There can be magic times in a teen’s life, I think, and one of them is the long, lovely summer between high school and college. It was that way for me, and these past two and a half months, it has been that way for Lizzie. Although I worked like a dog all that long-ago summer – I was a kitchen drudge in the White Mountains (three meals a day, seven days a week, one day off every two weeks) — it was also an expansive, wondrously thoughtless time, a time of no expectations, a time when everything seemed possible and there was no hurry to find out what might be next.
High school, which lasted for, I don’t know, something like twenty years, was finally over. The “first day of the rest of my life” would not begin until mid-September at college orientation. I remember a mesmerizing blankness, a kind of trance. It may have been the last time I felt liberated from both past and future.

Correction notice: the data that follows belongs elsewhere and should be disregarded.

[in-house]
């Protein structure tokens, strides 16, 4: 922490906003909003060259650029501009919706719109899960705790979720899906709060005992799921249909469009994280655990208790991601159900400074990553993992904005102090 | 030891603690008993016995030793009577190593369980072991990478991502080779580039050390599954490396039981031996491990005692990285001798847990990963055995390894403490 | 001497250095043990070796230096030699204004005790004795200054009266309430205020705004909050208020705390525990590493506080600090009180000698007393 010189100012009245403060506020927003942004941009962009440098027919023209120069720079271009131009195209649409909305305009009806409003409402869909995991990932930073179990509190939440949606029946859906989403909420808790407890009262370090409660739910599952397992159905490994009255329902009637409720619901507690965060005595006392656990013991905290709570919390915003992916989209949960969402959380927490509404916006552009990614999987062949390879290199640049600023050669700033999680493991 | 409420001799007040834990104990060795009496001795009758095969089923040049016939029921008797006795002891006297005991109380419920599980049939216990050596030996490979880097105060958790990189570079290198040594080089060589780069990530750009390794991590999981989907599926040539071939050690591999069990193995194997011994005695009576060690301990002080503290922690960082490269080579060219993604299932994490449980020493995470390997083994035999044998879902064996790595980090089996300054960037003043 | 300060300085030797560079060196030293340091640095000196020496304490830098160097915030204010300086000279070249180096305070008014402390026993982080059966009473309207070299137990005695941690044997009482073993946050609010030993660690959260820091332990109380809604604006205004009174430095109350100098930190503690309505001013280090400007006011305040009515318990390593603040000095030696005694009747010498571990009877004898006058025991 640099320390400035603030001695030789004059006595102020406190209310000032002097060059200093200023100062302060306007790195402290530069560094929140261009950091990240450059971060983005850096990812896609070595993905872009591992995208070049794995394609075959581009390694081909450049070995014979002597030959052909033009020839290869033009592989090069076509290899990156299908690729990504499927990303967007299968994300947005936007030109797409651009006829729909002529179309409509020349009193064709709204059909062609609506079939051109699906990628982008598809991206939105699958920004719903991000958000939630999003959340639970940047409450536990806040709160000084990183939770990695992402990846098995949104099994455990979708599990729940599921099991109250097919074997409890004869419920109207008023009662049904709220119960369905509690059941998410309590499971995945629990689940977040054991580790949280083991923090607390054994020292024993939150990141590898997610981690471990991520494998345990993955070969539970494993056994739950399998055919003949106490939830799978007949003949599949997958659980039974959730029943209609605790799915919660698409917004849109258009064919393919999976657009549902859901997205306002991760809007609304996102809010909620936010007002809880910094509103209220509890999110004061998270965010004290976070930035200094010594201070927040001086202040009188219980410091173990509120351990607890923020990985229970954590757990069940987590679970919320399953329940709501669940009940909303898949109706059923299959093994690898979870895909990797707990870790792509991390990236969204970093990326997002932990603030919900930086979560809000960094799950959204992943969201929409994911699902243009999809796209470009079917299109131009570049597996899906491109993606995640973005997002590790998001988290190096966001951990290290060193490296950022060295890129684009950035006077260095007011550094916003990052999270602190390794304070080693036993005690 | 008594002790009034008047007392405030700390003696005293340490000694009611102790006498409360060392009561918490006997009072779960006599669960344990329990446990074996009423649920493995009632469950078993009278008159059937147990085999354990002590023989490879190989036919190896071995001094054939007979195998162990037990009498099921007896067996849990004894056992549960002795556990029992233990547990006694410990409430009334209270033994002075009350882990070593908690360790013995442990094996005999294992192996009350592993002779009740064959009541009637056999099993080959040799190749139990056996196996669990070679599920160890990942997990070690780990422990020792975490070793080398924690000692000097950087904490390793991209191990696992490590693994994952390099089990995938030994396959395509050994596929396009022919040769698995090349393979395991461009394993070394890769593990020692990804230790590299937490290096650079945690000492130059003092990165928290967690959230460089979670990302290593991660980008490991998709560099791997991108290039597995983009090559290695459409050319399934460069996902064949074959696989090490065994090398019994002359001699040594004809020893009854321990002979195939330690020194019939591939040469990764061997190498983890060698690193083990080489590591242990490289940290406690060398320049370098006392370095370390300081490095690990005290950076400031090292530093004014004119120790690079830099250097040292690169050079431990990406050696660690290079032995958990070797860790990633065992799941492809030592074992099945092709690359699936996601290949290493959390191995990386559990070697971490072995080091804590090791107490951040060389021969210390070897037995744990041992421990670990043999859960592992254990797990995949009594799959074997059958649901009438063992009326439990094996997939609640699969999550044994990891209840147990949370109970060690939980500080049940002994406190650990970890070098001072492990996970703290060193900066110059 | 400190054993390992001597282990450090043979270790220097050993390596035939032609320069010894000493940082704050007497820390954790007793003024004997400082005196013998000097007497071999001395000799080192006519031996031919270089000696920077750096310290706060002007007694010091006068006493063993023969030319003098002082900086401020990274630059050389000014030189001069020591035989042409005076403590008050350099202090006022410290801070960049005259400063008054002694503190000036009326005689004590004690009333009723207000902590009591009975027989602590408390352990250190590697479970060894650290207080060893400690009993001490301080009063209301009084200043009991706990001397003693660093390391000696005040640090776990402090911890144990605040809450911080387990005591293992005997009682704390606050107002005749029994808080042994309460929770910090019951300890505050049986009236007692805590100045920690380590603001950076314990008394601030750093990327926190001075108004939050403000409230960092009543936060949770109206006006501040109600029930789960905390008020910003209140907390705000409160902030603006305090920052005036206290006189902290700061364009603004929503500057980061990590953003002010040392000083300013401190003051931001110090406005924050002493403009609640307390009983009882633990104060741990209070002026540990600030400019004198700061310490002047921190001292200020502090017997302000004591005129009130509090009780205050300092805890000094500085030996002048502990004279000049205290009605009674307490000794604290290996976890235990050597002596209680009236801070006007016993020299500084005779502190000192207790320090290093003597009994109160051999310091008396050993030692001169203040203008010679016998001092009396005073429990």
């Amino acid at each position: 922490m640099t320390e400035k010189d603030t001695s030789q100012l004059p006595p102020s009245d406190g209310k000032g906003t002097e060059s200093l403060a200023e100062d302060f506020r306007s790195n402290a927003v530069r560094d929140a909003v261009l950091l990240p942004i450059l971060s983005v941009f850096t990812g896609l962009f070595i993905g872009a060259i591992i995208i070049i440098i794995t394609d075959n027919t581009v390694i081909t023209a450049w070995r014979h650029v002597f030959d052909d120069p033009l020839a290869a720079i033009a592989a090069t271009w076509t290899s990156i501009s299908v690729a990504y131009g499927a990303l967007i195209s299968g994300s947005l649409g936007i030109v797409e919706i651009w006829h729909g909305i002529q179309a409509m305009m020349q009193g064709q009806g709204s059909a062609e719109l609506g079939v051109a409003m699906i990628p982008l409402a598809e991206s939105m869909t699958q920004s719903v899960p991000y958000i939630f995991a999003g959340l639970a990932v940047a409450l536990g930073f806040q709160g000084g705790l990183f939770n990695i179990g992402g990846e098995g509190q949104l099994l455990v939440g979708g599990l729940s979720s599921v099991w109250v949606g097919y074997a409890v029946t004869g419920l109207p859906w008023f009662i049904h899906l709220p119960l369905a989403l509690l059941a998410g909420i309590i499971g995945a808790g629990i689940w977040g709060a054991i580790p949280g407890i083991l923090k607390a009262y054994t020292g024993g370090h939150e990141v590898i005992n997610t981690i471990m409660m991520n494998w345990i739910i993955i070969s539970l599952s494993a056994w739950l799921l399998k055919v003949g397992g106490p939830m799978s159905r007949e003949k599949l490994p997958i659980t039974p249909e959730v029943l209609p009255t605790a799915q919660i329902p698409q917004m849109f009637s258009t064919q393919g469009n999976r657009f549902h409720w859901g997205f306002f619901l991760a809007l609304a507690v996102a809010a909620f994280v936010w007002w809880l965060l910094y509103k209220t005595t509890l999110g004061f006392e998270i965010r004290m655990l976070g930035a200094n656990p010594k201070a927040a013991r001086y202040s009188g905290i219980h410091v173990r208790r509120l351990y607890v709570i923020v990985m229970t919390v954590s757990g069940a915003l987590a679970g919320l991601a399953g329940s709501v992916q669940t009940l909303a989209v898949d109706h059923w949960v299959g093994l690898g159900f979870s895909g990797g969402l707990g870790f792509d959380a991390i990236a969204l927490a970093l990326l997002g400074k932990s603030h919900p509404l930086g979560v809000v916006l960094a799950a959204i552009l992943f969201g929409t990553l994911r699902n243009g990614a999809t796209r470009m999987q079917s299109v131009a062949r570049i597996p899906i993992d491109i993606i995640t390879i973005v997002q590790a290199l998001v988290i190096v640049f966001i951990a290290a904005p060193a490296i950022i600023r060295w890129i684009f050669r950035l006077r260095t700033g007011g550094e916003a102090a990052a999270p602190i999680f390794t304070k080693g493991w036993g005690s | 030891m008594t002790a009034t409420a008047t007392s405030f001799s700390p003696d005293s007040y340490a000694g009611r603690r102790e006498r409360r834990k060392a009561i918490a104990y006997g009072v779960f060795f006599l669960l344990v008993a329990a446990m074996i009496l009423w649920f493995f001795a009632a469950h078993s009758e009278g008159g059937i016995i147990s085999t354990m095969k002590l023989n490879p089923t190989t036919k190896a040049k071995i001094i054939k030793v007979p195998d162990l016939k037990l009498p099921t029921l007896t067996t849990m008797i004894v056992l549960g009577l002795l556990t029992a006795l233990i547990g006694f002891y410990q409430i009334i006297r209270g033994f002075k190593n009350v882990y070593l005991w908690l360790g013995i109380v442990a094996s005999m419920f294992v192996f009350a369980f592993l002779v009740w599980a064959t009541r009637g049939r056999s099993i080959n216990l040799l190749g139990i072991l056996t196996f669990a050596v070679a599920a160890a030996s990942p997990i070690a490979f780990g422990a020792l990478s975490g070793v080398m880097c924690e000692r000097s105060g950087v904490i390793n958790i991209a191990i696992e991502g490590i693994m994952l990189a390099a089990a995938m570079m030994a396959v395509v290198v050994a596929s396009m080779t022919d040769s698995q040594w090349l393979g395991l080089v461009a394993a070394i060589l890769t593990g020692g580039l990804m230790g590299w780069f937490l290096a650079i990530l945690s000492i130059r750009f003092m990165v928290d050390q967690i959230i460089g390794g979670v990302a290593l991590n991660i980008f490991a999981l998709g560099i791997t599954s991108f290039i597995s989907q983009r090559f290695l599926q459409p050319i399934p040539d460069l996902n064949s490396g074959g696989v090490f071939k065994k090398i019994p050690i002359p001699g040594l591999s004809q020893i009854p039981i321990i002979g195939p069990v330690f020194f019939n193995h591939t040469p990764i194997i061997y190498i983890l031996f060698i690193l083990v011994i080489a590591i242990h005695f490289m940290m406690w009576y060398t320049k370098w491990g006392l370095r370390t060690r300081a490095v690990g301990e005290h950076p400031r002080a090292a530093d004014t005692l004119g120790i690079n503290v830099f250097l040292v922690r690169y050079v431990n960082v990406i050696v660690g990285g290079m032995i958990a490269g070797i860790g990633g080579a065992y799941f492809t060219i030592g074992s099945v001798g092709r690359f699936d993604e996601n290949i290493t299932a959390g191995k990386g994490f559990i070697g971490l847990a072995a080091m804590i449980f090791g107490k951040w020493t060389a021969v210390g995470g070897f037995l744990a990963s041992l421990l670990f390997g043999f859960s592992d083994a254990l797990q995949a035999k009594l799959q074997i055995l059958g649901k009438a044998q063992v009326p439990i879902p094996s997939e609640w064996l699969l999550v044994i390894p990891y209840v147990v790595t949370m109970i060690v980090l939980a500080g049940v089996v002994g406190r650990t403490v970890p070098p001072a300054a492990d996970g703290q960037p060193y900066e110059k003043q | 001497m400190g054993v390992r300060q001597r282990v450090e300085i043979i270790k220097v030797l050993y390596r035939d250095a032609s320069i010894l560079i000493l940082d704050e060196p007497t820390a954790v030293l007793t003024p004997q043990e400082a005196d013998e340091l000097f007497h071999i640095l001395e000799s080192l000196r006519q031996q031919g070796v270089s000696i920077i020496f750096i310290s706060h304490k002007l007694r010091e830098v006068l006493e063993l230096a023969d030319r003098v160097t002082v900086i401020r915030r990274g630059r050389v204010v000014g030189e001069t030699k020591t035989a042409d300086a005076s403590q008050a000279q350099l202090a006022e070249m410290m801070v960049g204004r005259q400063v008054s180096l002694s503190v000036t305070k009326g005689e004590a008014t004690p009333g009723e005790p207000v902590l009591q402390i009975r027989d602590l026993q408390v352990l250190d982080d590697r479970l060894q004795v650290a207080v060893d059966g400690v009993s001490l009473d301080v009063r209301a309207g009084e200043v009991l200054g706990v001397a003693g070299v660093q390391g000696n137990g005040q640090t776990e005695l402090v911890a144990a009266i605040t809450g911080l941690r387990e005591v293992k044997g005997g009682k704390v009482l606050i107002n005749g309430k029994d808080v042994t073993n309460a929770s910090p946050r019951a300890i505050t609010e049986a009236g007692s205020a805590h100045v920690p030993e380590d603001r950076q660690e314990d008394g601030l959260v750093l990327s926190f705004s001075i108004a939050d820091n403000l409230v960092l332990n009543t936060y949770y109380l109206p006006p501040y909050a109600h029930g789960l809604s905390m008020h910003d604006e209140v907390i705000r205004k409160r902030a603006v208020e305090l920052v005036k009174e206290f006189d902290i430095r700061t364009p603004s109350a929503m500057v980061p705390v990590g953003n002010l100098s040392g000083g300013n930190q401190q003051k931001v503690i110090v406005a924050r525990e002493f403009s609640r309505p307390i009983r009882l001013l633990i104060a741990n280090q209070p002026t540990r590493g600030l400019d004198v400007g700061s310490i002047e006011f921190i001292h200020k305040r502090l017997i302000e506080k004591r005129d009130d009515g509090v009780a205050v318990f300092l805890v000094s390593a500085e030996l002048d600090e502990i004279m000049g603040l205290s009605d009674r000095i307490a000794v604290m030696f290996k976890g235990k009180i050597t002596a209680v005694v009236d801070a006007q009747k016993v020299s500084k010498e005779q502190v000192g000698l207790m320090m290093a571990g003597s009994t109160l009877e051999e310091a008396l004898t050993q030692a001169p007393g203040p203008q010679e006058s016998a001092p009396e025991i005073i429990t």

And now it’s been Lizzie’s turn. This has been her summer. Her days are unplanned, some lazy, some full to the brim. Everything is off the cuff; everything is an adventure. Her friend base has expanded — doubled, tripled – no longer constrained by who happens to be in her classes, no longer hampered by lack of transportation, no longer hemmed in by 10 pm curfews. Her activities have expanded – serious girlfriend time (no high school angst/ mean girl cliques), night-sky gazing, trips to the beach, taco sleep-overs, uber-gaming…and lots and lots of time with the new guy.
Yes, there is a boyfriend. I do not yet have permission to talk about him, so I will just say that he texts her compliments when they are apart, tells her how great she is, how beautiful she is, how smart she is. I had a boyfriend that endless summer too, one – like Lizzie’s new guy — who didn’t know the high school me. And everything seemed possible, and there was no hurry to find out what would be next.